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Men and women see stalking cases totally differently in the jury box

Reuters/Gaston De Cardenas
Do you see a crime, or courtship gone wrong?
  • Corinne Purtill
By Corinne Purtill

Reporter

This article is more than 2 years old.

An estimated 24.8 million Americans have been stalked in their lifetime, and 74% are women. While all 50 states have laws against stalking, charges are rarely filed—and when they are, most victims report dissatisfaction with the criminal justice system’s handling of their case.

One component of the process: juries. To get a better sense of how jurors see stalking, a team from the University of Kentucky presented 204 participants with two hypothetical cases.

In the first scenario, the male defendant approached the female victim five times. (The National Institute of Justice defines stalking as at least two occasions of unwanted contact intended to cause fear.) In this case, men and women were almost identical in their perception of whether the behavior constituted stalking, with 38% of women and 40% of men voting to convict.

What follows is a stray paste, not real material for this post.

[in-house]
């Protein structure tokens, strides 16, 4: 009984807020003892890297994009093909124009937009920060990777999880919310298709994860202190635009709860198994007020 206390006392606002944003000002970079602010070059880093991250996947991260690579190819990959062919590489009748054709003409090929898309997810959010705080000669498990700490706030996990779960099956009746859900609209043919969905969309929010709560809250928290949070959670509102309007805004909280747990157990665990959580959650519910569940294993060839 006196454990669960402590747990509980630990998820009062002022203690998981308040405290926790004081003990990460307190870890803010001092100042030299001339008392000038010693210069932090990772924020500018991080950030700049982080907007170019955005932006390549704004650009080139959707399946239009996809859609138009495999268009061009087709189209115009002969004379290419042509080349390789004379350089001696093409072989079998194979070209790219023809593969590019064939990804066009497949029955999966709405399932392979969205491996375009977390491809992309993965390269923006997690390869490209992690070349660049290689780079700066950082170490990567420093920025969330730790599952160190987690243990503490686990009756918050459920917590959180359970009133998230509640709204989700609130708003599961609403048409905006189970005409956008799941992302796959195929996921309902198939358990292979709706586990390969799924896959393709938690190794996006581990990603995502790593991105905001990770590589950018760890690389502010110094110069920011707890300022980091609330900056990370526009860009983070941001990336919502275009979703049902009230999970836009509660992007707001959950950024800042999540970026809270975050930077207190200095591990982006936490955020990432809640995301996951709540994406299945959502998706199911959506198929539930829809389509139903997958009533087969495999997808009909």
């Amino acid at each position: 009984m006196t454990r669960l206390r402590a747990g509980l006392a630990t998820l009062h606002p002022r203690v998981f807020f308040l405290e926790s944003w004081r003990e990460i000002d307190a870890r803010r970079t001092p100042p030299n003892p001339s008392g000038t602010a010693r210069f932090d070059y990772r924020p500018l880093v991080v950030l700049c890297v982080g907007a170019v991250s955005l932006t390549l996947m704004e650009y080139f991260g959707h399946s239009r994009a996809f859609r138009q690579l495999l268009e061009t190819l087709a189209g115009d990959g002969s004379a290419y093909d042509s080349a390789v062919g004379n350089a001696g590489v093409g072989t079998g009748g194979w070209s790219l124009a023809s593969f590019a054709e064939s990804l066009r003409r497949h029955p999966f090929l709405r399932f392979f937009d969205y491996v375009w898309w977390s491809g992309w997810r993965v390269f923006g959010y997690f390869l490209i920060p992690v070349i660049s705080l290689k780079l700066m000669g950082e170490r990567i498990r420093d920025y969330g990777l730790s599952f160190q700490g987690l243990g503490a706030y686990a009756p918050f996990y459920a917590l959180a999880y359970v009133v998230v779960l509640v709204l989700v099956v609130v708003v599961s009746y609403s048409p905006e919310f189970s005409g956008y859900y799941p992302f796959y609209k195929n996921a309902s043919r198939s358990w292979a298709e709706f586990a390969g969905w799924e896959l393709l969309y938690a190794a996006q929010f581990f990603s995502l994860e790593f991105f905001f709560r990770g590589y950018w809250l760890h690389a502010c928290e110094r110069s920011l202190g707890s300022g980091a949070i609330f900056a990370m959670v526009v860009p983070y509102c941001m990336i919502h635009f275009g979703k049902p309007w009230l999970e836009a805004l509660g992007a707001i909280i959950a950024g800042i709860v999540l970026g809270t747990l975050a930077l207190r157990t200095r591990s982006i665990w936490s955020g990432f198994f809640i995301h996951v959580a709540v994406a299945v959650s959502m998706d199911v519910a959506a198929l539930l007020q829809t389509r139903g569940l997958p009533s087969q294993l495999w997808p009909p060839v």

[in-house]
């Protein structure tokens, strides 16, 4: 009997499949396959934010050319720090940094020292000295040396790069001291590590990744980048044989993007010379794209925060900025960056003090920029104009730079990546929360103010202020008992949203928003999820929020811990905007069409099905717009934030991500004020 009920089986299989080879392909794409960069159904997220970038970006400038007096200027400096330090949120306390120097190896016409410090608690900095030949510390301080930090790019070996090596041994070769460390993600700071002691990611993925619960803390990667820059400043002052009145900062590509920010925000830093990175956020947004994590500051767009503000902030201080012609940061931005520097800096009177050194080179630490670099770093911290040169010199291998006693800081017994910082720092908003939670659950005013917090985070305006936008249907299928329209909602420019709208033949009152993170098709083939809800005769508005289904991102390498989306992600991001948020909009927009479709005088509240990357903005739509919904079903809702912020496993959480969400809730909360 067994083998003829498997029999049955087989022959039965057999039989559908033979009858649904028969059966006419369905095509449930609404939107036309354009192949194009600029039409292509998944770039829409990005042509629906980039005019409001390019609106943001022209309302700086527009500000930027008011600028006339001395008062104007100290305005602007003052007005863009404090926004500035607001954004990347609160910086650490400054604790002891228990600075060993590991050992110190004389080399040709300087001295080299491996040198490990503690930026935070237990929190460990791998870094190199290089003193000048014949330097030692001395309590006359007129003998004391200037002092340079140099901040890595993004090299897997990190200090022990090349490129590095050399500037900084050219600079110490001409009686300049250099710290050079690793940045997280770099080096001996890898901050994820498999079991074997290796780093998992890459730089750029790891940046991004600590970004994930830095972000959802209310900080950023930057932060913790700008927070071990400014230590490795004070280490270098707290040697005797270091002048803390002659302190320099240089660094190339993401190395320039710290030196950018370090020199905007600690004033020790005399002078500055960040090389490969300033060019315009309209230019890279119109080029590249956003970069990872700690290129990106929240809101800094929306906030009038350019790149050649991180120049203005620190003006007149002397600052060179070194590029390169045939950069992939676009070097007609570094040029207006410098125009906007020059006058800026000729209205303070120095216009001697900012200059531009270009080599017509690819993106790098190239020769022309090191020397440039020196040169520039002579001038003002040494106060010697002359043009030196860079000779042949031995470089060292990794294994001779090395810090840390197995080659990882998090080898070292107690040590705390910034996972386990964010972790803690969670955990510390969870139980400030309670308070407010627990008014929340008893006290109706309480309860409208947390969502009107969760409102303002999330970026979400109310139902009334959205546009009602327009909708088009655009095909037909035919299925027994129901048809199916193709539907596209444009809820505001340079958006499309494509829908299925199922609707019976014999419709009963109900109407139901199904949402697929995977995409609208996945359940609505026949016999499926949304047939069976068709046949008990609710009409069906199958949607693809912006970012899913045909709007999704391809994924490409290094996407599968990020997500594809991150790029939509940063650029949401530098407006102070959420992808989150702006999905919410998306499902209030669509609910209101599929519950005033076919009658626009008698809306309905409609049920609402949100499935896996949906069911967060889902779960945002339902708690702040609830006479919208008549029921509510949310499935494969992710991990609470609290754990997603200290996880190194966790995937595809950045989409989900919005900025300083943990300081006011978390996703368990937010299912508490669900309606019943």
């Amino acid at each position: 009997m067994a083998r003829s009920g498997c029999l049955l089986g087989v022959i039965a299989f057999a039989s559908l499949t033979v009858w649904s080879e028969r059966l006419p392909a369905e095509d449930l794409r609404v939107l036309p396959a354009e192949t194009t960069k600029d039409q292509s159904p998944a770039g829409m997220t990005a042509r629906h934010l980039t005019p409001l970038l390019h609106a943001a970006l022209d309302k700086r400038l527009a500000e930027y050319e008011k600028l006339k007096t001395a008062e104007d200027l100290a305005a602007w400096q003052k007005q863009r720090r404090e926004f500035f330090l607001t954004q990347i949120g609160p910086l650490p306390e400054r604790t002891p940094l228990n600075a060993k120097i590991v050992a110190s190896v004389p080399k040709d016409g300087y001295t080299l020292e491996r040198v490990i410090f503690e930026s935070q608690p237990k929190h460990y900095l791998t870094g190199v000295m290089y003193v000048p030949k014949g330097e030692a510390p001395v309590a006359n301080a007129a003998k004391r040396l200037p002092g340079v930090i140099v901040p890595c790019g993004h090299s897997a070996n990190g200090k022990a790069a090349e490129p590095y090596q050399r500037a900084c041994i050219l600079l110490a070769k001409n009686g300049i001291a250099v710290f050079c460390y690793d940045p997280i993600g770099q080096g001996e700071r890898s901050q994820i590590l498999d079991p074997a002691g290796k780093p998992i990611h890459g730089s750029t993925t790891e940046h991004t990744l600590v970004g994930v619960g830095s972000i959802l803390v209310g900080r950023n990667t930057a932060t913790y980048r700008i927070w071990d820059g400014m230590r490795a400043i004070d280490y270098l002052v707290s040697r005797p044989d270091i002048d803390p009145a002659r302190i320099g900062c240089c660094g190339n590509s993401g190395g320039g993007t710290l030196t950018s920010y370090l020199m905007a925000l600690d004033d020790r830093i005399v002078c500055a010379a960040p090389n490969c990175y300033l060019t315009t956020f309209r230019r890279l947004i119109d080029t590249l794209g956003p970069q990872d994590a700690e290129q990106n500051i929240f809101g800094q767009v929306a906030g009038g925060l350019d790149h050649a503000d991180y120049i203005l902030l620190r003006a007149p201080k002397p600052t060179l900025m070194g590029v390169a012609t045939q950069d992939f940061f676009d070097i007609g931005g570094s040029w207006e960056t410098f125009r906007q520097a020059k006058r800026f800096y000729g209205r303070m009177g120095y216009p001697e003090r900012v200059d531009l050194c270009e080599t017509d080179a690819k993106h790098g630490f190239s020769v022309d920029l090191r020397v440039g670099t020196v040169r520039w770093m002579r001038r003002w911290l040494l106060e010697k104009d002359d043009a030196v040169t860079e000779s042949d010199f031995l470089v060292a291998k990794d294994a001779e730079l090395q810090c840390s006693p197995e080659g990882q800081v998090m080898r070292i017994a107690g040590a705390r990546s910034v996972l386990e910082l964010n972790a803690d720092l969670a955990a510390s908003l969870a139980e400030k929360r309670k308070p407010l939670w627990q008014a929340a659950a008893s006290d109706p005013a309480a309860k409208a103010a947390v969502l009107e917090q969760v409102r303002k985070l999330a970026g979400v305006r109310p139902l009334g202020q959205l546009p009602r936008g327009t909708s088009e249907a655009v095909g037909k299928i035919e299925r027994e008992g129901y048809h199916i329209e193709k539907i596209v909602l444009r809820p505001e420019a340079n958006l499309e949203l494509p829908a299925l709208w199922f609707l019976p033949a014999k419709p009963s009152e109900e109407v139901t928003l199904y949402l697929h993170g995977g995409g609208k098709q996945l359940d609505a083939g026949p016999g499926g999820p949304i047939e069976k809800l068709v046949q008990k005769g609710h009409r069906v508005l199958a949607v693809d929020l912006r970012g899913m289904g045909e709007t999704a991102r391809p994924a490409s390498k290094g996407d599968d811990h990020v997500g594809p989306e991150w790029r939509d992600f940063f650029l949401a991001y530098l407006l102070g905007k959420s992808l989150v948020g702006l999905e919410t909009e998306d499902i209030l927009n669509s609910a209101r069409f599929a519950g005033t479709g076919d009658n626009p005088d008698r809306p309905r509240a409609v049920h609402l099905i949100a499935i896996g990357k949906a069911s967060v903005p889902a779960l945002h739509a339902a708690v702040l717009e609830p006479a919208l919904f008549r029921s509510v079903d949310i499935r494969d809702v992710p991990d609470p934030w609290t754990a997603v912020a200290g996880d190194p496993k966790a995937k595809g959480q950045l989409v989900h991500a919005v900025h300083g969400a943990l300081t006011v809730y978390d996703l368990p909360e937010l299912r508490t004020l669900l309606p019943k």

In the second case, the hypothetical defendant harassed the victim 30 times. As the contact increased, women became far more likely to convict, with 75% voting guilty. But the far more frequent harassment had zero effect on male jurors, with 37% voting to convict—a slight drop from those who saw guilt in the five instances of contact made by the first stalker.

Researchers asked participants to explain their verdicts in the second case, where the victim was harassed more frequently. An analysis of the language used showed that women more frequently employed words and phrases referring to the victim’s perspective: “fear,” “could hurt her,” “threat,” “concern.”

Male participants used more terms identifying with the defendant or his motives: “love sick,” “never directly,” “no violence,” “no harm.”

“The more you identify with the victim, you’re more likely to say guilty . . . based on the fact that you can say, I wouldn’t want that to happen to me,” said Casey Magyarics, a social psychology graduate student and the study’s lead author. “The more you can identify with the defendant, the more you are likely to say not guilty.”

The study failed to present a case with the genders of the victim and defendant swapped, so the authors weren’t able to determine whether the women identified with the hypothetical woman because she was a woman, or because she was a victim of a crime that predominantly affects women.

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